Celtic speaking people may have migrated to Wales and England earlier than previously thought, DNA analysis suggests
People speaking the languages that eventually became Welsh and other Celtic languages may have migrated to Wales and England some time in the Bronze age between 1000 and 850 BC, new DNA analysis as suggested.
It had previously been argued that the Celtic languages came to Britain in the Iron Age, but the evidence now suggests an earlier appearance.
People living in England and Wales in the late Bronze Age had more ancestry from Early European Farmers than people in early Bronze Age Britain did, suggesting a migration from Europe may have occurred around that time, scientists said.
Since population movement often drives linguistic change, the new DNA evidence significantly strengthens the case for the appearance of Celtic languages in Britain in the Bronze Age.
Conversely, the study shows little evidence for large-scale movements of people into Britain during the subsequent Iron Age, which has previously been thought of as the period during which Celtic languages may have spread.
Professor David Reich, from Harvard Medical School, said: “These findings do not settle the question of the origin of Celtic languages into Britain. However, any reasonable scholar needs to adjust their best guesses about what occurred based on these findings.
“Our results militate against an Iron Age spread of Celtic languages into Britain – the popular ‘Celtic from the East’ hypothesis – and increase the likelihood of a Late Bronze Age arrival from France, a rarely discussed scenario called ‘Celtic from the Centre’.”
But this was no conquest: The combined DNA and archaeological evidence suggests that, rather than a violent invasion or a single migratory event, the genetic structure of the population changed through sustained contacts between mainland Britain and Europe over several centuries, such as the movement of traders, intermarriage, and small scale movements of family groups.
The analysis was done by sequencing the genomes of near 800 people from the Bronze Age to the Iron Age whose remains were found at archaeological sites in Britain and in western and central Europe.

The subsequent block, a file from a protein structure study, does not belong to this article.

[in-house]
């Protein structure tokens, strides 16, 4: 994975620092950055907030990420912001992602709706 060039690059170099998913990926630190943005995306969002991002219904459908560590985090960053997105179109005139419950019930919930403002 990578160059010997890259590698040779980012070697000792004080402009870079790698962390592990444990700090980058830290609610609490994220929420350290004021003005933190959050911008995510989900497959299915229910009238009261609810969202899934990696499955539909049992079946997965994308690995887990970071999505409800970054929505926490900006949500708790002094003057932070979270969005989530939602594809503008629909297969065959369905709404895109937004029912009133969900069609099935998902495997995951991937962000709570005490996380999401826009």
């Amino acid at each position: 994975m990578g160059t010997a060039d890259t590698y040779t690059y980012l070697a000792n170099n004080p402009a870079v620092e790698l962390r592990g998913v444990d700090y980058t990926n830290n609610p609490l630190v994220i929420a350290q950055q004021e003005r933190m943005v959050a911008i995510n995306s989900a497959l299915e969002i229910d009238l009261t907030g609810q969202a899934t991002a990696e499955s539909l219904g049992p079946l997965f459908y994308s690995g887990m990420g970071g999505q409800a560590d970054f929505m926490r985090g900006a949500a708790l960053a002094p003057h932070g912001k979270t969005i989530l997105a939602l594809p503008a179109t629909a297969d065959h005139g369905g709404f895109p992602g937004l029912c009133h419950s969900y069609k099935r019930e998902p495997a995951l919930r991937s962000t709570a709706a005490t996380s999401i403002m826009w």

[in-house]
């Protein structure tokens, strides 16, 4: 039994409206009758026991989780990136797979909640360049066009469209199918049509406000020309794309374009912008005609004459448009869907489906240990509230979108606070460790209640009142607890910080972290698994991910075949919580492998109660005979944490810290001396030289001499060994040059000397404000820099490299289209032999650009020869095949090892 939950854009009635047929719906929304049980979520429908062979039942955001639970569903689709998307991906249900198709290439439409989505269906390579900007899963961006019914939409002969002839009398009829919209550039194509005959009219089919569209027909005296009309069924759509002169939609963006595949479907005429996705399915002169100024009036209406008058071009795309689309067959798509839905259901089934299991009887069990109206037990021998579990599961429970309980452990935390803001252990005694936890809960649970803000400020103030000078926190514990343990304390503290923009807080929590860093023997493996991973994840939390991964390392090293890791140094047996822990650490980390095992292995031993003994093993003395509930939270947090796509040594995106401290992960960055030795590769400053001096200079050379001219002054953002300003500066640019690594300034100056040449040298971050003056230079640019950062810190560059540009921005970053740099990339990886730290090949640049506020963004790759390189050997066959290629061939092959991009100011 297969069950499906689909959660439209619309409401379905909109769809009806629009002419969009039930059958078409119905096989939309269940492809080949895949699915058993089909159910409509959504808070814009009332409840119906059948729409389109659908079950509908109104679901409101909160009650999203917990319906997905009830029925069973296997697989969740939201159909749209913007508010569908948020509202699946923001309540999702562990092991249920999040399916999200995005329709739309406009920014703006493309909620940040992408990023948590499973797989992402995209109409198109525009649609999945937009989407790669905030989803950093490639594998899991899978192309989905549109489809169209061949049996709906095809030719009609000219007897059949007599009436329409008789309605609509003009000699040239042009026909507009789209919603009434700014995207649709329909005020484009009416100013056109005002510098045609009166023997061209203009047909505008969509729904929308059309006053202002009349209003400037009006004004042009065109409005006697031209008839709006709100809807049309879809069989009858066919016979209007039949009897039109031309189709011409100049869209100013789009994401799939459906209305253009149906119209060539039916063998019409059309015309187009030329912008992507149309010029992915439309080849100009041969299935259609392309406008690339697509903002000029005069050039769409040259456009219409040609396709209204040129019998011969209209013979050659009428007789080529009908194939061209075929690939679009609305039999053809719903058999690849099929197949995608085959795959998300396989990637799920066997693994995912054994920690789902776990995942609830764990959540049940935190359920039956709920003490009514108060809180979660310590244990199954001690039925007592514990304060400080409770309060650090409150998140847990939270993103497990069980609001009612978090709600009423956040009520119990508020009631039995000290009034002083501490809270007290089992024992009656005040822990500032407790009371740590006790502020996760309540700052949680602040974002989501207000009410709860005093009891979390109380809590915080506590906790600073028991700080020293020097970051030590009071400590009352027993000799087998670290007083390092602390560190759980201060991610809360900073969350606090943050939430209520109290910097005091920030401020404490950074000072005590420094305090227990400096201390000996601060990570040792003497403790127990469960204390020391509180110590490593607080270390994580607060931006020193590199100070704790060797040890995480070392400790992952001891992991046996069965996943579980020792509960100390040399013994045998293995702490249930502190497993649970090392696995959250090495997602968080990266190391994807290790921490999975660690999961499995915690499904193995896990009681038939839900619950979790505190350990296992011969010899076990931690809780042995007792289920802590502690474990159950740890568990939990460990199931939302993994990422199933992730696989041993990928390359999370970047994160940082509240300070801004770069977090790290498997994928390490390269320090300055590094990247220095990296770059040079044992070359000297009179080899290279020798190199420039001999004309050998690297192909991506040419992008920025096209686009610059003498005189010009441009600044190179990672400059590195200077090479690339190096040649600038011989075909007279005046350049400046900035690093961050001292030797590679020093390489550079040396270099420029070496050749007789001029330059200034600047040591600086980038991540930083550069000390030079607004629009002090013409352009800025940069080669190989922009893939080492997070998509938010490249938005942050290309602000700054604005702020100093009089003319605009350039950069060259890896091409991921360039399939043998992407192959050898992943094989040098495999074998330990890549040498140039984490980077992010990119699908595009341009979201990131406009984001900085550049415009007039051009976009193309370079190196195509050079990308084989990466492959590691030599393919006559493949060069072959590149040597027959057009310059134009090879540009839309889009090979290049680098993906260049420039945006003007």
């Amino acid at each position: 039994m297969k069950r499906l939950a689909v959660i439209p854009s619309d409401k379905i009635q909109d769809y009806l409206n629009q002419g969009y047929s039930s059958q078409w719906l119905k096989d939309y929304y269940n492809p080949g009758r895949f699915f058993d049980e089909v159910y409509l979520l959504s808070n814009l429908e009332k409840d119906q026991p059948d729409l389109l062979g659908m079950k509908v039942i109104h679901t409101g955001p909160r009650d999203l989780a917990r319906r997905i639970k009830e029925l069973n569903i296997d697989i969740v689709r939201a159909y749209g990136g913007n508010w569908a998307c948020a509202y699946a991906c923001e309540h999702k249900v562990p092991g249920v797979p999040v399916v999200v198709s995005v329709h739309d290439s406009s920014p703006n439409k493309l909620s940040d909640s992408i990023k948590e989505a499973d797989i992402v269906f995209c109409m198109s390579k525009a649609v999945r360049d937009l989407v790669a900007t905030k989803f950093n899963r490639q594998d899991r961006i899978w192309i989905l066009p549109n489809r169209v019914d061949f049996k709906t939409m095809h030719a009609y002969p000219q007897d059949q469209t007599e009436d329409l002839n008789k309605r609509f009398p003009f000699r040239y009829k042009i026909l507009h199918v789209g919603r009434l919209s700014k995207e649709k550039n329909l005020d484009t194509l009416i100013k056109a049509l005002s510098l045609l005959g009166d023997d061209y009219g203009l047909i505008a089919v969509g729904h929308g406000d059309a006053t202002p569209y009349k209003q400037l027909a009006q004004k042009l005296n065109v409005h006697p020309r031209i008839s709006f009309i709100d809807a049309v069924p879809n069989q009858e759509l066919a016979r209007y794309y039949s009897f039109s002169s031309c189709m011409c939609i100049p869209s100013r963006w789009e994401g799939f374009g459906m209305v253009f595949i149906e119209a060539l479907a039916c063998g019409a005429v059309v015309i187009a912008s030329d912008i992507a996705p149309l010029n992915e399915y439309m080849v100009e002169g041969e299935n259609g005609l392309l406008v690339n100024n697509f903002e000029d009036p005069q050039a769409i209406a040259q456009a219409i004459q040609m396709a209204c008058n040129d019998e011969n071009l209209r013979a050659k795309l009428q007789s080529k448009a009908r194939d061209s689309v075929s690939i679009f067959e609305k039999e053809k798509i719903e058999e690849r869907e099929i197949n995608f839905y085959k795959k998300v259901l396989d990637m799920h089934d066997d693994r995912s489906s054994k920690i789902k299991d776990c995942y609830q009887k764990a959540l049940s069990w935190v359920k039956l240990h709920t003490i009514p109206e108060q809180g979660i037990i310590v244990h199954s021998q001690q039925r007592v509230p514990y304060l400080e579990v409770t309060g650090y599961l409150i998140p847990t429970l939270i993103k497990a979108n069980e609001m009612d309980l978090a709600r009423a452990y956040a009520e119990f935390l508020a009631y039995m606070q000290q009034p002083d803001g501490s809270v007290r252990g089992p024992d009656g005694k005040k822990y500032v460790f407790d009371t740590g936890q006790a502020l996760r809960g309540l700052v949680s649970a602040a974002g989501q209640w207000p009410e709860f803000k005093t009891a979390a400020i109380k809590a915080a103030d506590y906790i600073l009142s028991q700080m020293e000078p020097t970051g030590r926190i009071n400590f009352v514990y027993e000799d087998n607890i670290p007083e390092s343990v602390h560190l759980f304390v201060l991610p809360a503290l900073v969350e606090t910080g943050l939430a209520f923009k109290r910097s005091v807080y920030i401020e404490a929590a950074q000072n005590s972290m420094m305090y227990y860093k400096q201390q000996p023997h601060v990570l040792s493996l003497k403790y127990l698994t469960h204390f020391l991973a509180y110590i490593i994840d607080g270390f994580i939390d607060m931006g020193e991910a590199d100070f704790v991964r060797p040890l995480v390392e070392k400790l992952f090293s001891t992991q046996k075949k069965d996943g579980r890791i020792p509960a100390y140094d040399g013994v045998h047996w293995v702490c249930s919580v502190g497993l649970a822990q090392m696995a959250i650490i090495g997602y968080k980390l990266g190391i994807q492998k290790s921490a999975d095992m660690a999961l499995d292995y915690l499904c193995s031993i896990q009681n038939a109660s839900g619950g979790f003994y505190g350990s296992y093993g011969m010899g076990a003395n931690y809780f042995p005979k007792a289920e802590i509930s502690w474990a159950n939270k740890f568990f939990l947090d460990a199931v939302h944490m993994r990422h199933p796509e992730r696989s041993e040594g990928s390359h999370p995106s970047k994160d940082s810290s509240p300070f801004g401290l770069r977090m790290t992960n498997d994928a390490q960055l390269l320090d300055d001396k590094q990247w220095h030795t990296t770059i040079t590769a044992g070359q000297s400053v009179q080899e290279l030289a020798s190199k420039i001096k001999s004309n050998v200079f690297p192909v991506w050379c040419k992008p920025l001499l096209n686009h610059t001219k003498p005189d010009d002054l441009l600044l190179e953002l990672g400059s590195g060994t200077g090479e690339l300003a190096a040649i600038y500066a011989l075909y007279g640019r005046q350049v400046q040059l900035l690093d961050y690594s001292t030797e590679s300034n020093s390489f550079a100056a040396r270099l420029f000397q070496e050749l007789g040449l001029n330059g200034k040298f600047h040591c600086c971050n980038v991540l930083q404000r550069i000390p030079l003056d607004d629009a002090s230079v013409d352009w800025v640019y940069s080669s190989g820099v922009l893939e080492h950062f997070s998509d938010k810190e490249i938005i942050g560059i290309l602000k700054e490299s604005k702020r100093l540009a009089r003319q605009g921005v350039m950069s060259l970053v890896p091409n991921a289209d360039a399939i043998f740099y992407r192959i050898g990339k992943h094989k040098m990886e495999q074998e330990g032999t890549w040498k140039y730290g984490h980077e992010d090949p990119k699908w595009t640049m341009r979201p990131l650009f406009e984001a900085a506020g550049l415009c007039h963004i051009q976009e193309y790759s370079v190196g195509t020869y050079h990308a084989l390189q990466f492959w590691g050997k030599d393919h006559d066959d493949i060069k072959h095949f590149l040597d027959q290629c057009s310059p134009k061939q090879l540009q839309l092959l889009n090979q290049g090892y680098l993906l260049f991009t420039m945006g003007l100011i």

‘Spectrum of society’
Lead researcher Ian Armit at the University of York said that this period of the middle and late Bronze Age was a period of tremendous connectivity between Britain and central and western Europe.
“Prior to this study, we would have thought of the movement in terms of individuals and small groups, traders and [people looking for metal]. But the results show society was far more mobile than we thought – large sectors of society were on the move. Societies were very interconnected across the English Channel in a manner we hadn’t really appreciated before,” he said.
Some of the earliest genetic outliers have been found in Kent, suggesting that the south-east may have been a focus for movement into Britain. This resonates with previously published isotope evidence from archaeological sites like Cliffs End Farm, where some individuals were shown to have spent their childhoods on the Continent.
The researchers say the origin of these migrants cannot yet be established with certainty, but they are most likely to have come from communities in and around present-day France.
The Middle to Late Bronze Age was a time when settled farming communities expanded across the landscapes of southern Britain, and extensive trade routes developed to allow the movement of metal ores for the production of bronze.
These new networks linked wide-ranging regions across Europe, as seen from the spread of bronze objects and raw materials.
“While we may once have thought that long-distance mobility was restricted to a few individuals, such as traders or small bands of warriors, this new DNA evidence shows that considerable numbers of people were moving, across the whole spectrum of society,” Ian Armit said.
The study ‘Large-scale migration into Britain during the Middle to Late Bronze Age’ is published in Nature.